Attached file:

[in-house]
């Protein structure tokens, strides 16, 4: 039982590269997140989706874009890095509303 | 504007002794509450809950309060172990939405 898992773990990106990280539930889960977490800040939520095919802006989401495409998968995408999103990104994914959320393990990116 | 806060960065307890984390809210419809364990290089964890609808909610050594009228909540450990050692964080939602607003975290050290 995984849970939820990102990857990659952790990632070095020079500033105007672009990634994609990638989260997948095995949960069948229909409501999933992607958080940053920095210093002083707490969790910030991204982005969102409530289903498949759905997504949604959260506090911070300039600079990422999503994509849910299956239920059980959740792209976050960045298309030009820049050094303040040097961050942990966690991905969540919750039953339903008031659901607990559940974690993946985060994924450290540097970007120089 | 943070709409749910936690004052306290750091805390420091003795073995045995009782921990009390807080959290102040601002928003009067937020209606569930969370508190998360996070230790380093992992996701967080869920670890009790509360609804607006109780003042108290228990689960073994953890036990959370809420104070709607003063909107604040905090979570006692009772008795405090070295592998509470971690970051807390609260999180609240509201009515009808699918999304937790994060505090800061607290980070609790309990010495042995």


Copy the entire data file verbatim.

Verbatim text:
[in-house]
């Protein structure tokens, strides 16, 4: 039982590269997140989706874009890095509303 | 504007002794509450809950309060172990939405 898992773990990106990280539930889960977490800040939520095919802006989401495409998968995408999103990104994914959320393990990116 | 806060960065307890984390809210419809364990290089964890609808909610050594009228909540450990050692964080939602607003975290050290 995984849970939820990102990857990659952790990632070095020079500033105007672009990634994609990638989260997948095995949960069948229909409501999933992607958080940053920095210093002083707490969790910030991204982005969102409530289903498949759905997504949604959260506090911070300039600079990422999503994509849910299956239920059980959740792209976050960045298309030009820049050094303040040097961050942990966690991905969540919750039953339903008031659901607990559940974690993946985060994924450290540097970007120089 | 943070709409749910936690004052306290750091805390420091003795073995045995009782921990009390807080959290102040601002928003009067937020209606569930969370508190998360996070230790380093992992996701967080869920670890009790509360609804607006109780003042108290228990689960073994953890036990959370809420104070709607003063909107604040905090979570006692009772008795405090070295592998509470971690970051807390609260999180609240509201009515009808699918999304937790994060505090800061607290980070609790309990010495042995």